So - a quick checklist for any system you are considering:
  1. Does it in any way favour the business?
  2. Does it allow you - the business - to choose which reviews are displayed?
  3. Does it give an unfairly favourable impression of your business?
  4. Does it allow you - the business - to select who you invite to write a review?
  5. Does the reviewer have to wait to be invited to write a review?
  6. Is the reviewer prevented from writing a review except by invitation from the business?

If the answer is 'Yes' to even a single one of these questions the system is in contravention of the CMA rules - and the onus for compliance is on you - the business - not on the provider of the reviews system.


The good news is that there is another way - the HelpHound way - adopt professional review management - now.  



Thursday, 4 May 2017

All the reasons you need to adopt HelpHound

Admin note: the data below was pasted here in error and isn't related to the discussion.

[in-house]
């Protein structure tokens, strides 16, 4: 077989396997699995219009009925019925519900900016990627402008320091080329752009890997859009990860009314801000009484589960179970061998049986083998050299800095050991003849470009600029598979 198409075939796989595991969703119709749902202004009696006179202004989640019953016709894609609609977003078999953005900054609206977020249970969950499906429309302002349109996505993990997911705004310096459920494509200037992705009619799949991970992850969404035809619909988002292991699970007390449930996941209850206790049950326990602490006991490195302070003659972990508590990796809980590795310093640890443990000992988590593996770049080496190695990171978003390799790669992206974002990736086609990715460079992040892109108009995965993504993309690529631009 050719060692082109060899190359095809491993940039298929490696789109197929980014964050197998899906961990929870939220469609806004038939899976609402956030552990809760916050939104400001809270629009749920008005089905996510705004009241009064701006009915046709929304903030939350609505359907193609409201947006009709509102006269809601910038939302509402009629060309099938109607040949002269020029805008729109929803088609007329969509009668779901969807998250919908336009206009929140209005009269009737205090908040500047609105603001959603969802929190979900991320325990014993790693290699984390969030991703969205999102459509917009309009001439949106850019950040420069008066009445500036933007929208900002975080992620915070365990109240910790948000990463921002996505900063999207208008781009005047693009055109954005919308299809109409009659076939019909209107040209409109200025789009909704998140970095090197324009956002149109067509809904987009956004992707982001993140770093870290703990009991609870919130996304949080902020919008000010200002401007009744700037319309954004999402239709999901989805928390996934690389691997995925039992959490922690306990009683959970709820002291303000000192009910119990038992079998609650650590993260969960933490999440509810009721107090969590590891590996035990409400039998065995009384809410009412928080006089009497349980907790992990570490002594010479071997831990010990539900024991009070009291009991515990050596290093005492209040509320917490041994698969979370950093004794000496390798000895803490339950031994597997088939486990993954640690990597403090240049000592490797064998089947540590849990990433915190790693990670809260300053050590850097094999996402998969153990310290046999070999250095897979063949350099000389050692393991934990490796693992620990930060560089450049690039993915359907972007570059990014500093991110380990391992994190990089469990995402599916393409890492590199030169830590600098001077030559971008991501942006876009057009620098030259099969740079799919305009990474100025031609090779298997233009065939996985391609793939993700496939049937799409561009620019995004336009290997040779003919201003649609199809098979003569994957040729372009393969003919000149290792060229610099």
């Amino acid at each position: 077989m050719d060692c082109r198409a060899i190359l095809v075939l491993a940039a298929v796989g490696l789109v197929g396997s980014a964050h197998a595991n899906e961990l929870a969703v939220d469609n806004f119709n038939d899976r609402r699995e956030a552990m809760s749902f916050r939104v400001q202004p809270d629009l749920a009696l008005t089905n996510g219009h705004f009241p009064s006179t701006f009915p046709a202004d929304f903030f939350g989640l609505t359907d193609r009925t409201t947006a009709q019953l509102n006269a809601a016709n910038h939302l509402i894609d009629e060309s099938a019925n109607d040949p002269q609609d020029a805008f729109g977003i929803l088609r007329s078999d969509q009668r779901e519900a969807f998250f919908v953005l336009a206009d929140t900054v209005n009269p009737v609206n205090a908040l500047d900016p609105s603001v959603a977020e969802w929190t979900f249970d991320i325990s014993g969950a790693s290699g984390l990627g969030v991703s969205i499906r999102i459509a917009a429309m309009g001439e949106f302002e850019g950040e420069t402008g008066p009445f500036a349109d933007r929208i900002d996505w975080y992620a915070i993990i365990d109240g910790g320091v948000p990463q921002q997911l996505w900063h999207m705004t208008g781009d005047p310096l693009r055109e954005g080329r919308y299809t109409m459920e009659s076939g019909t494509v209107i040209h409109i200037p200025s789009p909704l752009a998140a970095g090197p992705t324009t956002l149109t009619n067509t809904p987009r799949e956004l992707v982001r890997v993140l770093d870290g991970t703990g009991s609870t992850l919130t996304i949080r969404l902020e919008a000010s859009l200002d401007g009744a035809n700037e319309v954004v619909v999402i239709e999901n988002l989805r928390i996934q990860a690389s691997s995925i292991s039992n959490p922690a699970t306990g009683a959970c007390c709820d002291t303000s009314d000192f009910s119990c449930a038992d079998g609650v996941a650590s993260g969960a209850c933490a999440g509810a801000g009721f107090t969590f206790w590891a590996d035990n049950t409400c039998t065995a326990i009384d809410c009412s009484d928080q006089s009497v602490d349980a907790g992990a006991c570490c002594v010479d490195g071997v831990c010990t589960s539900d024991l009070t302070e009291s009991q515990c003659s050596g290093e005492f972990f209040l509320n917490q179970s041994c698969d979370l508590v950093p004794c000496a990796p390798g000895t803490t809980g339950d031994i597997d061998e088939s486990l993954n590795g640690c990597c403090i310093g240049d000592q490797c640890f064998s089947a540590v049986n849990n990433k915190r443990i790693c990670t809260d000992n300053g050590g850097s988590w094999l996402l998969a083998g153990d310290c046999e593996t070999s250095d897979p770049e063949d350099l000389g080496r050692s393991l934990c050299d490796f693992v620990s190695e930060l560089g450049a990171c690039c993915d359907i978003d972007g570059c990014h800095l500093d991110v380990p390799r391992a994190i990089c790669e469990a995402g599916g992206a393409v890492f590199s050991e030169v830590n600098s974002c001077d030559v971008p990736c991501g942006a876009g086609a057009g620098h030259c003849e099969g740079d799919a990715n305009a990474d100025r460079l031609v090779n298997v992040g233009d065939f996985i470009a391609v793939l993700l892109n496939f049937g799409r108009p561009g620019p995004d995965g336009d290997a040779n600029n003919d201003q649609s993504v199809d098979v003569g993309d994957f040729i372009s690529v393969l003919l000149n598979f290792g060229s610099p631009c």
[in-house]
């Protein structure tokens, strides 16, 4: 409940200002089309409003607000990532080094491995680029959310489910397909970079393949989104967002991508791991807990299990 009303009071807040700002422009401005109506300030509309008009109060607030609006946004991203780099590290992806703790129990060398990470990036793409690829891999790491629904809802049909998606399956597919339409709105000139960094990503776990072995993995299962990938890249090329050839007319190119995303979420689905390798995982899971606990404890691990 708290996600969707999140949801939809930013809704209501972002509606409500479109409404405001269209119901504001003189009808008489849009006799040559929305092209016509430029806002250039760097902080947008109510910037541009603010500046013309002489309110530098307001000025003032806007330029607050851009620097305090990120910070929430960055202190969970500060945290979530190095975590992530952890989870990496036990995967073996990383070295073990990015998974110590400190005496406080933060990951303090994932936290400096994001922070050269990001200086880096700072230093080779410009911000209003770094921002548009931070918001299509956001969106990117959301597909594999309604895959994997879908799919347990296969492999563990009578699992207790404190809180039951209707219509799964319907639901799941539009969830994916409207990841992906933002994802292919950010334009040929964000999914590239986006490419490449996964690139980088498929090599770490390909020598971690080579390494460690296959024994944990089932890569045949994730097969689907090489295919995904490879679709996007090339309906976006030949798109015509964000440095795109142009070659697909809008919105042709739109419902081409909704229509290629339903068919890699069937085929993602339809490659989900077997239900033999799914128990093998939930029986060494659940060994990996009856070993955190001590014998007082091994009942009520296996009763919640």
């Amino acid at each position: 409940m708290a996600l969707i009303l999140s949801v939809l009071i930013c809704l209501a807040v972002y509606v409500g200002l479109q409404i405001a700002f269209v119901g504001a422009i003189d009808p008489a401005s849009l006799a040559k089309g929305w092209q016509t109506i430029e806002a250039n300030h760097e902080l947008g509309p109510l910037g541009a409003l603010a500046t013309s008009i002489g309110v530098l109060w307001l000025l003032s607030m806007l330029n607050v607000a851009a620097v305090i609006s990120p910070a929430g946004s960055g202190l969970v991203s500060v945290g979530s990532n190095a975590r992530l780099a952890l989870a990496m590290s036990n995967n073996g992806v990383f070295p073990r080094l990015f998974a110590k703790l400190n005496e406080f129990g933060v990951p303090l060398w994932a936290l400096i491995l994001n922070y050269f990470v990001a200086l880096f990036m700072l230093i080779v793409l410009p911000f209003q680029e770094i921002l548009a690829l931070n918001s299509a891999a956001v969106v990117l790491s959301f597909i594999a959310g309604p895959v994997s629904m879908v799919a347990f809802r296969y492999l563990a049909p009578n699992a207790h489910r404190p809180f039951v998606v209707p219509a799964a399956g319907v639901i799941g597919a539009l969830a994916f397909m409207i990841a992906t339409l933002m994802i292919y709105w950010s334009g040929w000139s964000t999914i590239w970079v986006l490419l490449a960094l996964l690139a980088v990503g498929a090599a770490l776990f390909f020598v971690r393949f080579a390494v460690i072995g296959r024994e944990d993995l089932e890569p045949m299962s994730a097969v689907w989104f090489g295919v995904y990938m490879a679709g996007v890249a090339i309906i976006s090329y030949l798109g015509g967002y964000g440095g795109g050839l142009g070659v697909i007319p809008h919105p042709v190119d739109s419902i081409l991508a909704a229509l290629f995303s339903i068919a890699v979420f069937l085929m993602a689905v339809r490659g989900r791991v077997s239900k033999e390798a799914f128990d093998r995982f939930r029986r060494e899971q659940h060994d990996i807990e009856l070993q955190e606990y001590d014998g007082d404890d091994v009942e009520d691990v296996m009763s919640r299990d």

Here is our latest presentation (click to enlarge the individual slides) - showing our API in action - with added notes...



'Professional Review Management' - as with any professional adviser, it should be a lifetime relationship, capable of moving with the times and adapting to change



Harness the power of customer opinion and then get it displayed everywhere in search...




 ...as well as on your own website and in all your other marketing - Pos, print, email, web




It's these that drive enquiries and business. They do get read by potential customers.




This slide contains all the 'boring but important' things you need to know.
  • Own your own reviews - don't give them to another site
  • Resolution™ is an important safety feature - for you and your customers; it ensures that inaccurate or misleading reviews don't get posted. Read more about it here.
  • Our clients tell us: Google drives visits to your website, your website drives business
  • Don't use a system that breaks the law (we are amazed how many do). The onus is on you to comply - more on this here
  • You will welcome our support - the world of reviews is constantly evolving and we'll make sure you and your staff are always up-to-date
  • You - and your web designers - can make our system look exactly how you want



For more client comments see here.

For live examples see:

Now speak to Fiona or Karen on 0207 100-2233 and they will answer any other questions you may have.